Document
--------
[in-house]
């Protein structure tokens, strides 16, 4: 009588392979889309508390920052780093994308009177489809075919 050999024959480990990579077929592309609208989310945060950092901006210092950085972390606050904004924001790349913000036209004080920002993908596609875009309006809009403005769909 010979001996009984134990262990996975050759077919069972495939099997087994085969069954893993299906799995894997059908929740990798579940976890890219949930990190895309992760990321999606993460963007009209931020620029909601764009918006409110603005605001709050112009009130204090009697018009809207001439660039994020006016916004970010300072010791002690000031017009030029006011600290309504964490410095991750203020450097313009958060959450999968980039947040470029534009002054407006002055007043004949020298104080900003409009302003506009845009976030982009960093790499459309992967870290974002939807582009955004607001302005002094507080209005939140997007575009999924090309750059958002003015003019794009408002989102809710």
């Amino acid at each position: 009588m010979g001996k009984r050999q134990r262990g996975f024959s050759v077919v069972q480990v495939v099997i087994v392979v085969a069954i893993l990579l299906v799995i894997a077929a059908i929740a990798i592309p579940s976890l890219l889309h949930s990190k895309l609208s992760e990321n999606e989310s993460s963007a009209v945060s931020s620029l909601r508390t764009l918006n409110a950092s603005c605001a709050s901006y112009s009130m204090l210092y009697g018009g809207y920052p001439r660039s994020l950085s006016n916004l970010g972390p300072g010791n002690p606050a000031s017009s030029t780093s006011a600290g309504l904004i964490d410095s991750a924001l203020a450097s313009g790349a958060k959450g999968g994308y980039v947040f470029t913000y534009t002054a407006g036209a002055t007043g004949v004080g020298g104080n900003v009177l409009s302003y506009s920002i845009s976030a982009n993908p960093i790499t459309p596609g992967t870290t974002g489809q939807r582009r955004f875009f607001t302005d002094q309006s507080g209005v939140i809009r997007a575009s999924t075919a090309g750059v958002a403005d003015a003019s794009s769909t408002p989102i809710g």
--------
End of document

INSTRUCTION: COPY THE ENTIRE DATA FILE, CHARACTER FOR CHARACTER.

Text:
[in-house]
């Protein structure tokens, strides 16, 4: 009588392979889309508390920052780093994308009177489809075919 050999024959480990990579077929592309609208989310945060950092901006210092950085972390606050904004924001790349913000036209004080920002993908596609875009309006809009403005769909 010979001996009984134990262990996975050759077919069972495939099997087994085969069954893993299906799995894997059908929740990798579940976890890219949930990190895309992760990321999606993460963007009209931020620029909601764009918006409110603005605001709050112009009130204090009697018009809207001439660039994020006016916004970010300072010791002690000031017009030029006011600290309504964490410095991750203020450097313009958060959450999968980039947040470029534009002054407006002055007043004949020298104080900003409009302003506009845009976030982009960093790499459309992967870290974002939807582009955004607001302005002094507080209005939140997007575009999924090309750059958002003015003019794009408002989102809710």
């Amino acid at each position: 009588m010979g001996k009984r050999q134990r262990g996975f024959s050759v077919v069972q480990v495939v099997i087994v392979v085969a069954i893993l990579l299906v799995i894997a077929a059908i929740a990798i592309p579940s976890l890219l889309h949930s990190k895309l609208s992760e990321n999606e989310s993460s963007a009209v945060s931020s620029l909601r508390t764009l918006n409110a950092s603005c605001a709050s901006y112009s009130m204090l210092y009697g018009g809207y920052p001439r660039s994020l950085s006016n916004l970010g972390p300072g010791n002690p606050a000031s017009s030029t780093s006011a600290g309504l904004i964490d410095s991750a924001l203020a450097s313009g790349a958060k959450g999968g994308y980039v947040f470029t913000y534009t002054a407006g036209a002055t007043g004949v004080g020298g104080n900003v009177l409009s302003y506009s920002i845009s976030a982009n993908p960093i790499t459309p596609g992967t870290t974002g489809q939807r582009r955004f875009f607001t302005d002094q309006s507080g209005v939140i809009r997007a575009s999924t075919a090309g750059v958002a403005d003015a003019s794009s769909t408002p989102i809710g």